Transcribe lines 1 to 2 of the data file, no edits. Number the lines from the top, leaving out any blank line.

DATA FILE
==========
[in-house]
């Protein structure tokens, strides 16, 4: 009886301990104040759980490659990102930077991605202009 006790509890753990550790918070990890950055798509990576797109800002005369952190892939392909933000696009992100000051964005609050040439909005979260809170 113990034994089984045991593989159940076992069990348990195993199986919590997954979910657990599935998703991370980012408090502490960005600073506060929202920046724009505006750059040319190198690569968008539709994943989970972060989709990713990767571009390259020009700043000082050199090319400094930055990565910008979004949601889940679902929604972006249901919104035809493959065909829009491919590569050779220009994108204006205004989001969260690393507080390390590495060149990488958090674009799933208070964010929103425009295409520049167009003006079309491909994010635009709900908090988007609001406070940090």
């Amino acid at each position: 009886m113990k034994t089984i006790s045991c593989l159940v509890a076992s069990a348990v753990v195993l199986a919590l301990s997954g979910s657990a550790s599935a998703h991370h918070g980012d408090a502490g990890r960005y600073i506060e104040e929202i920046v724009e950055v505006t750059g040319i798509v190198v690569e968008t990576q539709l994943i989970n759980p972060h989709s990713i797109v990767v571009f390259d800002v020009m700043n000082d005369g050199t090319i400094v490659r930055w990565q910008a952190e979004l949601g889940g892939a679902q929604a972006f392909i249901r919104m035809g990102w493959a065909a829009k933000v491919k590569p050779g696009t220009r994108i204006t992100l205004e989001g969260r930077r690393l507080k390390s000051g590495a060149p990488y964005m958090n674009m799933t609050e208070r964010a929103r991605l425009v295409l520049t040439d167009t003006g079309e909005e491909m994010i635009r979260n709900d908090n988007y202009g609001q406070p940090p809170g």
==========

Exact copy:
[in-house]
């Protein structure tokens, strides 16, 4: 009886301990104040759980490659990102930077991605202009 006790509890753990550790918070990890950055798509990576797109800002005369952190892939392909933000696009992100000051964005609050040439909005979260809170 113990034994089984045991593989159940076992069990348990195993199986919590997954979910657990599935998703991370980012408090502490960005600073506060929202920046724009505006750059040319190198690569968008539709994943989970972060989709990713990767571009390259020009700043000082050199090319400094930055990565910008979004949601889940679902929604972006249901919104035809493959065909829009491919590569050779220009994108204006205004989001969260690393507080390390590495060149990488958090674009799933208070964010929103425009295409520049167009003006079309491909994010635009709900908090988007609001406070940090």